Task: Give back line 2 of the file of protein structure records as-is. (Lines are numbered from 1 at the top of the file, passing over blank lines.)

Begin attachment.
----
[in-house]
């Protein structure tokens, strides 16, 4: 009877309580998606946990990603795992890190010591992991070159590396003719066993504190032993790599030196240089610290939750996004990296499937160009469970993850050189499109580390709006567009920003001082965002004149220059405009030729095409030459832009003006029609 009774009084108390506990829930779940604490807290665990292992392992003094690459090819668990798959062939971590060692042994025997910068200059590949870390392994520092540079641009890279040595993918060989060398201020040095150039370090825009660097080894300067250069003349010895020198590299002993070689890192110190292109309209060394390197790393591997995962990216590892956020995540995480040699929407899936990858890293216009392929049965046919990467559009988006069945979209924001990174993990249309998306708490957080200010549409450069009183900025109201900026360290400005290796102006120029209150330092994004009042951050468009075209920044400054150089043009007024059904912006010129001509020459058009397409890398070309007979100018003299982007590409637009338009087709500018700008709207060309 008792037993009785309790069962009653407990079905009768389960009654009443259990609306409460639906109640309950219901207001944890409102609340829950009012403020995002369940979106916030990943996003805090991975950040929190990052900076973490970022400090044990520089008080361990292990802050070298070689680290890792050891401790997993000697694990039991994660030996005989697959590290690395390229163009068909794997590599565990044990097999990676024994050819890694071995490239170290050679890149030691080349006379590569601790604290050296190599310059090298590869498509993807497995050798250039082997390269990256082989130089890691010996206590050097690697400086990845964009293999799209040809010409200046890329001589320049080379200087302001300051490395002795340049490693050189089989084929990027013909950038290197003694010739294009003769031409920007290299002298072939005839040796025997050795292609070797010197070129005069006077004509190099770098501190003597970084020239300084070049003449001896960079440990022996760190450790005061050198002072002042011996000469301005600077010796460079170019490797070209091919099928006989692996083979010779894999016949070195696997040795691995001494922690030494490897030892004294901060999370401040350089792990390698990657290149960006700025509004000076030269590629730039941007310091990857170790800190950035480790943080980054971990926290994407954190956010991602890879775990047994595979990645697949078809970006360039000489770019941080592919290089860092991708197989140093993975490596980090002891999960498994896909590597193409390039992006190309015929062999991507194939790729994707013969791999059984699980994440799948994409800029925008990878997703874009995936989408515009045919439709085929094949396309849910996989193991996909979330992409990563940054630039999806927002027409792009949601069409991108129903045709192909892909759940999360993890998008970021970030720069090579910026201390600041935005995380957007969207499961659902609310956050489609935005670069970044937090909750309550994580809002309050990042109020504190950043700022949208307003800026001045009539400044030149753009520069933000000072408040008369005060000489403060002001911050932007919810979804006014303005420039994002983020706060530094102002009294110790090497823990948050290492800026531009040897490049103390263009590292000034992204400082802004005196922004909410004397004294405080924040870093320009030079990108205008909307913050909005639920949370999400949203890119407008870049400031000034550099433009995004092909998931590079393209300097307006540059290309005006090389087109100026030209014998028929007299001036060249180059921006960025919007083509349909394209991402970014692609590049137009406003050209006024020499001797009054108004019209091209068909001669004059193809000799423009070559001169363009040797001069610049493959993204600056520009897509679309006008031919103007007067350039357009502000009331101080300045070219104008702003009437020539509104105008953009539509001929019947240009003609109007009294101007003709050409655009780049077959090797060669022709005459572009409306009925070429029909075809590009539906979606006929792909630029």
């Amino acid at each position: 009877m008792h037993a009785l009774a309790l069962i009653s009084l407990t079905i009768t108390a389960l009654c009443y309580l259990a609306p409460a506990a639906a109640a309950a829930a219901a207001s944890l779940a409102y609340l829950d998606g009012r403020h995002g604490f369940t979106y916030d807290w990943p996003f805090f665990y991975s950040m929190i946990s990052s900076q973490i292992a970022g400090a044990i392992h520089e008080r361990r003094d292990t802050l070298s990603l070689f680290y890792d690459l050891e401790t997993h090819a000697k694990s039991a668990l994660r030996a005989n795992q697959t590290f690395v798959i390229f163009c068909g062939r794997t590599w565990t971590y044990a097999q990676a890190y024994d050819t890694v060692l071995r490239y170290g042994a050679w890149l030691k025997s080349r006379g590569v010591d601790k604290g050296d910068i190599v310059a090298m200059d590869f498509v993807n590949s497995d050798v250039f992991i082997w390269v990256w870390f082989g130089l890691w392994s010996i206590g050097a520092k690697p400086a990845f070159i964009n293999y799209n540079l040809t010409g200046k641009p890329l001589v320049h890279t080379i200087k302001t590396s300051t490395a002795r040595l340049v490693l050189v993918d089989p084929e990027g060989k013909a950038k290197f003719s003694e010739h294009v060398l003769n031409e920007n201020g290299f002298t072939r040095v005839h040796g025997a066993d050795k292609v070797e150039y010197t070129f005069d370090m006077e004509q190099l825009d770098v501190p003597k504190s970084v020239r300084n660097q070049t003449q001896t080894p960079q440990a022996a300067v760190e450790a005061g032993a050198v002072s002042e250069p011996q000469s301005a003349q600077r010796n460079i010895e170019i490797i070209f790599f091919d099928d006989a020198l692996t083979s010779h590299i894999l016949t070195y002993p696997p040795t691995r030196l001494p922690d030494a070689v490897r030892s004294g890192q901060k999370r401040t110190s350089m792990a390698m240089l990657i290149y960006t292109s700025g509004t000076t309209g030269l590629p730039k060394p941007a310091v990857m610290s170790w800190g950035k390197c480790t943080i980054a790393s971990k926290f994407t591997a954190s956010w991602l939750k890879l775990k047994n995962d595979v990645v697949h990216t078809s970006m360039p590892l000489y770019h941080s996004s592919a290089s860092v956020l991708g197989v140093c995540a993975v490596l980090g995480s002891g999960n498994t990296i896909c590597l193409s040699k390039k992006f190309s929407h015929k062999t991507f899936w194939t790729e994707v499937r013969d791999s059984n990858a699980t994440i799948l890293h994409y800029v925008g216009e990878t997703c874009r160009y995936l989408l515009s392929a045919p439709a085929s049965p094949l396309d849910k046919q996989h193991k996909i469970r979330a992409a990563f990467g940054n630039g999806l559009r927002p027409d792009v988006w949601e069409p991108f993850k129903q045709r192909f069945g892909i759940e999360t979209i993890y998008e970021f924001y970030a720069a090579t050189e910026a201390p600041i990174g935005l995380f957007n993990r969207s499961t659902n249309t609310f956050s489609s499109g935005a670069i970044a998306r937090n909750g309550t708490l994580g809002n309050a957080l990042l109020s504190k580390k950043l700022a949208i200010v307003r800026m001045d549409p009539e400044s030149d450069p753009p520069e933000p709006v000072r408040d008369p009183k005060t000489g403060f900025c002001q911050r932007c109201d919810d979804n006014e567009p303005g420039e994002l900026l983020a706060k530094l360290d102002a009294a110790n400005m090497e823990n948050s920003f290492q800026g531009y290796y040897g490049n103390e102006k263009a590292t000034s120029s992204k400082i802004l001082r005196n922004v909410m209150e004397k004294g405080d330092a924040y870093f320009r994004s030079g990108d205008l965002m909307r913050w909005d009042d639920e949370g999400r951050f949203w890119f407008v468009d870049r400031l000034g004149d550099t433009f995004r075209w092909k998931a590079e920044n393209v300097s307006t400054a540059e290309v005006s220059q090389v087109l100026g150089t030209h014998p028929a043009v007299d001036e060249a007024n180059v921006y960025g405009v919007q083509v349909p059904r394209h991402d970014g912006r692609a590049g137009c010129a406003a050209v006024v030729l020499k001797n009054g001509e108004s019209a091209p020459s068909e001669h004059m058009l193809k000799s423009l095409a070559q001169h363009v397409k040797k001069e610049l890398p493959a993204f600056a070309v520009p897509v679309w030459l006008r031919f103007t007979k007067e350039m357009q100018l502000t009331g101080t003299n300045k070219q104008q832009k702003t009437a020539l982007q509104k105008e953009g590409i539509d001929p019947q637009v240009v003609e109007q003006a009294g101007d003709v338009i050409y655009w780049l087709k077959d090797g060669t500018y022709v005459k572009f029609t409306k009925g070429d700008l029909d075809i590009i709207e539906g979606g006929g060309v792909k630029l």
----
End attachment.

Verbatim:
């Protein structure tokens, strides 16, 4: 009877309580998606946990990603795992890190010591992991070159590396003719066993504190032993790599030196240089610290939750996004990296499937160009469970993850050189499109580390709006567009920003001082965002004149220059405009030729095409030459832009003006029609 009774009084108390506990829930779940604490807290665990292992392992003094690459090819668990798959062939971590060692042994025997910068200059590949870390392994520092540079641009890279040595993918060989060398201020040095150039370090825009660097080894300067250069003349010895020198590299002993070689890192110190292109309209060394390197790393591997995962990216590892956020995540995480040699929407899936990858890293216009392929049965046919990467559009988006069945979209924001990174993990249309998306708490957080200010549409450069009183900025109201900026360290400005290796102006120029209150330092994004009042951050468009075209920044400054150089043009007024059904912006010129001509020459058009397409890398070309007979100018003299982007590409637009338009087709500018700008709207060309 008792037993009785309790069962009653407990079905009768389960009654009443259990609306409460639906109640309950219901207001944890409102609340829950009012403020995002369940979106916030990943996003805090991975950040929190990052900076973490970022400090044990520089008080361990292990802050070298070689680290890792050891401790997993000697694990039991994660030996005989697959590290690395390229163009068909794997590599565990044990097999990676024994050819890694071995490239170290050679890149030691080349006379590569601790604290050296190599310059090298590869498509993807497995050798250039082997390269990256082989130089890691010996206590050097690697400086990845964009293999799209040809010409200046890329001589320049080379200087302001300051490395002795340049490693050189089989084929990027013909950038290197003694010739294009003769031409920007290299002298072939005839040796025997050795292609070797010197070129005069006077004509190099770098501190003597970084020239300084070049003449001896960079440990022996760190450790005061050198002072002042011996000469301005600077010796460079170019490797070209091919099928006989692996083979010779894999016949070195696997040795691995001494922690030494490897030892004294901060999370401040350089792990390698990657290149960006700025509004000076030269590629730039941007310091990857170790800190950035480790943080980054971990926290994407954190956010991602890879775990047994595979990645697949078809970006360039000489770019941080592919290089860092991708197989140093993975490596980090002891999960498994896909590597193409390039992006190309015929062999991507194939790729994707013969791999059984699980994440799948994409800029925008990878997703874009995936989408515009045919439709085929094949396309849910996989193991996909979330992409990563940054630039999806927002027409792009949601069409991108129903045709192909892909759940999360993890998008970021970030720069090579910026201390600041935005995380957007969207499961659902609310956050489609935005670069970044937090909750309550994580809002309050990042109020504190950043700022949208307003800026001045009539400044030149753009520069933000000072408040008369005060000489403060002001911050932007919810979804006014303005420039994002983020706060530094102002009294110790090497823990948050290492800026531009040897490049103390263009590292000034992204400082802004005196922004909410004397004294405080924040870093320009030079990108205008909307913050909005639920949370999400949203890119407008870049400031000034550099433009995004092909998931590079393209300097307006540059290309005006090389087109100026030209014998028929007299001036060249180059921006960025919007083509349909394209991402970014692609590049137009406003050209006024020499001797009054108004019209091209068909001669004059193809000799423009070559001169363009040797001069610049493959993204600056520009897509679309006008031919103007007067350039357009502000009331101080300045070219104008702003009437020539509104105008953009539509001929019947240009003609109007009294101007003709050409655009780049077959090797060669022709005459572009409306009925070429029909075809590009539906979606006929792909630029």